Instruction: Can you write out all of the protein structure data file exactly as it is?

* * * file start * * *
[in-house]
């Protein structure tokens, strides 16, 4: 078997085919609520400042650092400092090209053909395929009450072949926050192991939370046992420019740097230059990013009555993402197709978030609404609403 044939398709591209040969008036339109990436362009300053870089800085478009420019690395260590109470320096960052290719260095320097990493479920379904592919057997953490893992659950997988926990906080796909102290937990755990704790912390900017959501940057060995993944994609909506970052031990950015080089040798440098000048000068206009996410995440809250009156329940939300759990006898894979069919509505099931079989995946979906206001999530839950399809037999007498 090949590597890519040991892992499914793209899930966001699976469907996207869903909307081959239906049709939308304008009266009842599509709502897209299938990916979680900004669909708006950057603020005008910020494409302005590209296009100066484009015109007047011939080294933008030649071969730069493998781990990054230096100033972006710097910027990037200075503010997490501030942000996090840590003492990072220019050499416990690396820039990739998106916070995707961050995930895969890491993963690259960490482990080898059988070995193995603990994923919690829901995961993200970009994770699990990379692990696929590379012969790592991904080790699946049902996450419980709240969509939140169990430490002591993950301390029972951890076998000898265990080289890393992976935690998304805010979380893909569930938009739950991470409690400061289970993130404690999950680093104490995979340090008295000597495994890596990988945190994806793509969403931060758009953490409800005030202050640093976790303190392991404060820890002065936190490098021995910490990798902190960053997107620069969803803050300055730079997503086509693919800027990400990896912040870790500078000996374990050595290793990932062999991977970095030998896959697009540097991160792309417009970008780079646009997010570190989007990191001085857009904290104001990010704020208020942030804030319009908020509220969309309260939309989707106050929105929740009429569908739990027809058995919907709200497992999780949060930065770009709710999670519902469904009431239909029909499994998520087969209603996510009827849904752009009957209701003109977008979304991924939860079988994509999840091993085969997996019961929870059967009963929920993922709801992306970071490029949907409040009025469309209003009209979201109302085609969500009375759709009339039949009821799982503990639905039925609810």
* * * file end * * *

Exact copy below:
[in-house]
């Protein structure tokens, strides 16, 4: 078997085919609520400042650092400092090209053909395929009450072949926050192991939370046992420019740097230059990013009555993402197709978030609404609403 044939398709591209040969008036339109990436362009300053870089800085478009420019690395260590109470320096960052290719260095320097990493479920379904592919057997953490893992659950997988926990906080796909102290937990755990704790912390900017959501940057060995993944994609909506970052031990950015080089040798440098000048000068206009996410995440809250009156329940939300759990006898894979069919509505099931079989995946979906206001999530839950399809037999007498 090949590597890519040991892992499914793209899930966001699976469907996207869903909307081959239906049709939308304008009266009842599509709502897209299938990916979680900004669909708006950057603020005008910020494409302005590209296009100066484009015109007047011939080294933008030649071969730069493998781990990054230096100033972006710097910027990037200075503010997490501030942000996090840590003492990072220019050499416990690396820039990739998106916070995707961050995930895969890491993963690259960490482990080898059988070995193995603990994923919690829901995961993200970009994770699990990379692990696929590379012969790592991904080790699946049902996450419980709240969509939140169990430490002591993950301390029972951890076998000898265990080289890393992976935690998304805010979380893909569930938009739950991470409690400061289970993130404690999950680093104490995979340090008295000597495994890596990988945190994806793509969403931060758009953490409800005030202050640093976790303190392991404060820890002065936190490098021995910490990798902190960053997107620069969803803050300055730079997503086509693919800027990400990896912040870790500078000996374990050595290793990932062999991977970095030998896959697009540097991160792309417009970008780079646009997010570190989007990191001085857009904290104001990010704020208020942030804030319009908020509220969309309260939309989707106050929105929740009429569908739990027809058995919907709200497992999780949060930065770009709710999670519902469904009431239909029909499994998520087969209603996510009827849904752009009957209701003109977008979304991924939860079988994509999840091993085969997996019961929870059967009963929920993922709801992306970071490029949907409040009025469309209003009209979201109302085609969500009375759709009339039949009821799982503990639905039925609810």